Based on the V7 II the Moto Guzzi Stornello is a limited edition offering that looks off-road ready but does it rock out?
Stornello is not an Italian term many will be familiar with but evidently it means a form of poetry delivered in a combative manner. What this has to do with a retro-inspired motorcycle that looks up for a spot of soft-roading is anyone’s guess. However, after a bit more digging it became clear that Stornello has an alternative meaning; it’s Italian for ‘starling’.
The original Stornello of the late sixties was a wee 125cc bike that flew off the shelves so this is merely the reuse of an historic model name. The latest version is unlikely to sell as well given it is a limited edition offering; just 1000 units are being made. However, the colour scheme is similar to the original’s, white with red frame and tank highlights, and there’s a laser etched number on the headstock, ours being number 125, again, just like the original!
The cost is $17,990, $2000 more than the V7 II Special and the same price as the V7 II Racer. Based on familiar V7 II mechanicals the Stornello actually looks a bit more the traditional Scrambler than, say, the BMW we rode two months ago, for it has tyres that appear as if they might not cry quits at the first sign of mud. And pegs and foot levers are wrought of metal only.
There are the obligatory boots for the fork stanchions which are non-adjustable (the forks, not the gators) and an absolutely gorgeous single-sided high-mount two-into-one Arrow pipe that comes as standard and makes a suitably raucous bark without being too wolfy. Along with spoked wire wheels, rubber tank pads for the knees, polished satin metal mudguards and the nice clean lines of Guzzi’s ubiquitous shaft drive this is one fine looking yesteryear example of the scrambler genre.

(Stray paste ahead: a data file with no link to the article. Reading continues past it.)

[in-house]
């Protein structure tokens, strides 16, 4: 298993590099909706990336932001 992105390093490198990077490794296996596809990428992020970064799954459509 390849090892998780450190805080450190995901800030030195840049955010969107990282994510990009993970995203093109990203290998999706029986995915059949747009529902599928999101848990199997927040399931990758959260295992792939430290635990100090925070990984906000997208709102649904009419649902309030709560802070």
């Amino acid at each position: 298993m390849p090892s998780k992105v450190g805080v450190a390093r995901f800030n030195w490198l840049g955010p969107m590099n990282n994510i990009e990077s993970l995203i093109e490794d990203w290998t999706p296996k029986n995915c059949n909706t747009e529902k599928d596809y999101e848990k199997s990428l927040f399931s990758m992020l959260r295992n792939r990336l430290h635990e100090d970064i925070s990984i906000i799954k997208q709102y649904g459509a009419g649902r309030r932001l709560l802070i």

As with the breed it is fairly pared back, the only real signs of modernity being ABS and traction control, neither of which is easily switchable. Now apparently TC is, but how was a mystery only an Italian could possibly solve. A bit of a shame that because on corrugated metal roads the repeated interventions make for a slow uphill grind at times. Not to worry though because, like the other V7s, this is all about life in the not-so-fast lane.
Looks aside, the Stornello is a mix of the truly great and what were they thinking, which is not entirely surprising for it’s made in Italy. The great bits are the look and the riding position and the general ease of riding. The not-so-great bits are the detail things that are kind of overlooked. Like the fact that you have to warm it up for five minutes or so or it coughs out when you take off – we imagine this trait would be even worse in winter. And levers aren’t adjustable, though even for my Trump-like mitts they’re not intolerable.
The gear shift feel is a bit indistinct too, though not especially heavy or otherwise untoward. Being shaft driven it doesn’t clunk into first gear like larger displacement chain-driven bikes tend to. But the worst aspect is the engine vibration which is kind of annoying because of where it occurs, in the crucial 80-110km/h region. So it’s not such an issue in town running and the Italians probably wonder what we’re whinging about; who cruises at such low speeds? Well non-Italians like Kiwis do. Fortunately, an indicated 110 is an actual 103km/h but all the same in the vibe zone you end up getting off the bike with tingling toes (no rubber footpegs). At an indicated 110 the mirrors are almost clear, but that’s not the case in the vibe region when cruising in sixth gear.